October 3, 2016 report
New magnetic cataclysmic variable star discovered
(Phys.org)—A new magnetic cataclysmic variable (CV) star has been detected by astronomers in the constellation of Draco. The newly found object, designated DDE 32, exhibits a large amplitude variability with one of the shortest orbital periods - about 100.5 minutes. The findings are reported in a paper published Sept. 27 on the arXiv pre-print server.
CVs are binary star systems consisting of a white dwarf and a normal star companion. They irregularly increase in brightness by a large factor, then drop back down to a quiescent state. One subclass of CVs, called polars, comprises cataclysmic variables with strong magnetic fields. DDE 32 was found to be such a polar, with the accretion mode changing from one pole to two poles.
DDE 32, first identified by the ROSAT space observatory as an X-ray source in December 2007, was initially designated 1RXS J161935.7+524630. At the moment of its detection, the nature of this source was unclear and it was considered to be too red for a cataclysmic variable. Therefore, its re-classification was neglected for nearly four years.
Now, Denis Denisenko of the Moscow State University in Russia and Fabio Martinelli of the Lajatico Astronomical Centre in Pisa, Italy, have re-designated 1RXS J161935.7+524630 to DDE 32, revealing its magnetic cataclysmic variable behavior. Their conclusion was based on the follow-up observations conducted since 2011 and on the analysis of the data collected by the Sloan Digital Sky Survey (SDSS).
"Despite the 10-years-long experience in identifying X-ray sources and finding cataclysmic variables by many different methods, this one has deceived me at first and escaped the correct identification for several years," Denisenko told Phys.org.
The researchers revealed that DDE 32 is a new polar with an orbital period of nearly 0.07 days (100.5 minutes) and changing geometry of accretion. The object experiences a large amplitude (nearly 2 magnitudes) variability and its accretion mode changed from one pole before 2014 to two poles in 2015.
"Every cataclysmic variable has its own 'cataclysms' and its own unique way of changing behavior with time. Of course, DDE 32 is not the first CV known to change accretion regime from one pole to the other, or to both poles at once. But it is one of the systems like that with the shortest period, and it's changing the shape of light curve on rather short time scales. It is those quick changes that make it very useful in understanding the processes in cataclysmic binaries," Denisenko noted.
However, many parameters of DDE 32 are yet to be determined, especially when it comes to the system's white dwarf. At the moment, the scientists don't know its mass, magnetic field, and even rotation period.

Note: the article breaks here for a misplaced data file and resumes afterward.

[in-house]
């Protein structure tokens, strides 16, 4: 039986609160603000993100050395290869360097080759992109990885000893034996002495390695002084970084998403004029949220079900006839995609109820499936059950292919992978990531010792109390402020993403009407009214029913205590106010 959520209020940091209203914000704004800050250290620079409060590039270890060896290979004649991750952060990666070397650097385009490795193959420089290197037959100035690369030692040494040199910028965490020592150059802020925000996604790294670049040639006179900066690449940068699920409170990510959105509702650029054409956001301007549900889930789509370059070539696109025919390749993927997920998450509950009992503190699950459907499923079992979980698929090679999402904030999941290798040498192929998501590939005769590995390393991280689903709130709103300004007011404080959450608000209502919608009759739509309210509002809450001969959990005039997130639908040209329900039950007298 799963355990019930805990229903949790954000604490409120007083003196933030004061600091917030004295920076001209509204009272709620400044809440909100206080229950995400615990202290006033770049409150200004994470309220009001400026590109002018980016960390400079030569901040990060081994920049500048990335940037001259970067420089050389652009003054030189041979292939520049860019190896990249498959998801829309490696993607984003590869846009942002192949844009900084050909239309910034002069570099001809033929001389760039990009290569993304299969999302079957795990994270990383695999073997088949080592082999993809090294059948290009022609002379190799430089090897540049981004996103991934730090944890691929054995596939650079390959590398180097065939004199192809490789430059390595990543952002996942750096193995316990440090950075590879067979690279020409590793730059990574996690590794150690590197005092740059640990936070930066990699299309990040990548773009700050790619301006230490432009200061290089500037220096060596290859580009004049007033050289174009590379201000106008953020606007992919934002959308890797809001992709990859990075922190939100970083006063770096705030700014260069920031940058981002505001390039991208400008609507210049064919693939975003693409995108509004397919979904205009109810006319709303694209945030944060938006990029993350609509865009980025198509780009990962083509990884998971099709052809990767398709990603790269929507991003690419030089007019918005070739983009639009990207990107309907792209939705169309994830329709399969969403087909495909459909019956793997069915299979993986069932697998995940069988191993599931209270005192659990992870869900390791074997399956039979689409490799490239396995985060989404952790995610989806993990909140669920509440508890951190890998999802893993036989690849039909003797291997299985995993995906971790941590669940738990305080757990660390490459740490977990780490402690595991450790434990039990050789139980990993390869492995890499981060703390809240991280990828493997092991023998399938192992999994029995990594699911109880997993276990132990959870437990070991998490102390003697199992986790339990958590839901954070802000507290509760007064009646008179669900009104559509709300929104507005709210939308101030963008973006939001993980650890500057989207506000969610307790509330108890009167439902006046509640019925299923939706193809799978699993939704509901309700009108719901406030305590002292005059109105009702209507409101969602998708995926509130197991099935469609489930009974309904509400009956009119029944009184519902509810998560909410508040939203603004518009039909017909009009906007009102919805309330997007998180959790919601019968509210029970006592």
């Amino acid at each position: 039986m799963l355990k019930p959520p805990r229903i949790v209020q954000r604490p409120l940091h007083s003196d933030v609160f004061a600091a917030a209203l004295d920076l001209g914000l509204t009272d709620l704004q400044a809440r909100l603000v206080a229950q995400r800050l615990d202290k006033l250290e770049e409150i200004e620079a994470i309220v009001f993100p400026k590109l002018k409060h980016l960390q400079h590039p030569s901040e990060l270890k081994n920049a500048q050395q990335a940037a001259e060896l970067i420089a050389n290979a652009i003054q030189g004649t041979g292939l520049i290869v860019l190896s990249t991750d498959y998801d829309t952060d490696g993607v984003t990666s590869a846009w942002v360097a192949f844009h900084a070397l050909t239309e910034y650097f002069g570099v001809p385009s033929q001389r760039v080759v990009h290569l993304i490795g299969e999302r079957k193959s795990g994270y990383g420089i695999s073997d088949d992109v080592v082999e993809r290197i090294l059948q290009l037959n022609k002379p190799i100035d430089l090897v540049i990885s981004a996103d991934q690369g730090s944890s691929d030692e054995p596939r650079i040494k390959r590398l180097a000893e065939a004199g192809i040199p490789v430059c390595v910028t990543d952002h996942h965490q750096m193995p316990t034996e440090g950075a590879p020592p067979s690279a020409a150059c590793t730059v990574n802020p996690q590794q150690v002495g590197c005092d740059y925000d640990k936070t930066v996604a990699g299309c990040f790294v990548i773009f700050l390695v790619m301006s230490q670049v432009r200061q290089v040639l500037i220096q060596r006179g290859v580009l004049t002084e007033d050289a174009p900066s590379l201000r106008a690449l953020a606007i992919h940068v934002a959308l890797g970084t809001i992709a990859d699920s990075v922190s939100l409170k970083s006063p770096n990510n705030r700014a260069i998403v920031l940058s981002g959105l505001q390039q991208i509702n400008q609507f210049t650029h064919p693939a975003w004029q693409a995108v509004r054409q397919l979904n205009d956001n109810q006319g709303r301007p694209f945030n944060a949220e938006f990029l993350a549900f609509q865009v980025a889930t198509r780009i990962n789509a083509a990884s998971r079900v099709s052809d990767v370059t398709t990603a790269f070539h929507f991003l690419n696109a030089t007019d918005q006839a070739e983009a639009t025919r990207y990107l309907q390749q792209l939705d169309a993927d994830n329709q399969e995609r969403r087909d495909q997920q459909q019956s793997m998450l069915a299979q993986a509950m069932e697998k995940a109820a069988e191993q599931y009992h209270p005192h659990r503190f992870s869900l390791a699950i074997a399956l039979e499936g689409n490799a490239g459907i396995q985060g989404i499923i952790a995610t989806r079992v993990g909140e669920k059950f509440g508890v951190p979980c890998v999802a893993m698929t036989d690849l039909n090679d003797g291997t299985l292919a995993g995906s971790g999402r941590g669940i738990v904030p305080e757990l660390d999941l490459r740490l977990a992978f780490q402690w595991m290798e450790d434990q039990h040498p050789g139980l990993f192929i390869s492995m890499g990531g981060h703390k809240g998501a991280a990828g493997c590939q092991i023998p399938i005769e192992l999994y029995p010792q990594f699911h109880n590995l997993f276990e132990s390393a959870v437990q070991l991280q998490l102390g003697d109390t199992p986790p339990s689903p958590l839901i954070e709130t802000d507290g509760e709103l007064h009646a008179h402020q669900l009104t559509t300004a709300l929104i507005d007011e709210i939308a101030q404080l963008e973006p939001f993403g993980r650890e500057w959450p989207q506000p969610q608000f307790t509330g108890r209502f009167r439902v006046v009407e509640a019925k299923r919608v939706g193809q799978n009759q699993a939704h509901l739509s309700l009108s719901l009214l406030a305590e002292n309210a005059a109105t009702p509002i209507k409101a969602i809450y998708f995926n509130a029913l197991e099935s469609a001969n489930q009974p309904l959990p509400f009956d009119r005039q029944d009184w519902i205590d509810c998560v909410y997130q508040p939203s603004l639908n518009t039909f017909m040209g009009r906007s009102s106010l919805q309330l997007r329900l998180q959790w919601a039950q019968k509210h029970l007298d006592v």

Moreover, DDE 32 needs to be assigned to one of several polar subtypes: AM Her ("classical" polars), BY Cam (asynchronous polars) and DQ Her (intermediate polars). Further studies are required to measure the rotation period of the polar's white dwarf in order to verify its classification.
"I have made some hypotheses that proved to be wrong with time and with more data becoming available. Since I have limited access to the state-of-art astronomical equipment, especially to the spectroscopic one, I encourage the more detailed study of those objects that stand out from the general CV population. Even if those studies will ultimately prove I was wrong," Denisenko concluded.
We report the discovery of a new cataclysmic variable DDE 32 identified with the ROSAT X-ray source 1RXS J161935.7+524630 in Draco. The variability was originally found by D. Denisenko on the digitized Palomar plates centered at the position of X-ray source. The photometric observations by F. Martinelli at Lajatico Astronomical Center in June 2015 have shown the large amplitude (nearly 2 magnitudes) variability with a period about 100.5 minutes. Using the publicly available Catalina Sky Survey data from 2005 to 2013 we have improved the value of period to 0.0697944 days. Comparison of the archival CRTS data with more recent observations from Lajatico shows the dramatic changes in the light curve shape. Instead of a single peak present in Catalina data before 2014, there were two peaks of nearly the same height during 2015. SDSS spectrum taken in June 2009 shows prominent Helium emission lines between the bright Balmer series. He II 4686 AA line has more than 30% effective width compared to H_beta line. All those features allow us to interpret 1RXS J161935.7+524630 as a magnetic cataclysmic variable (polar) with the accretion mode changing from one pole before 2014 to two poles in 2015.
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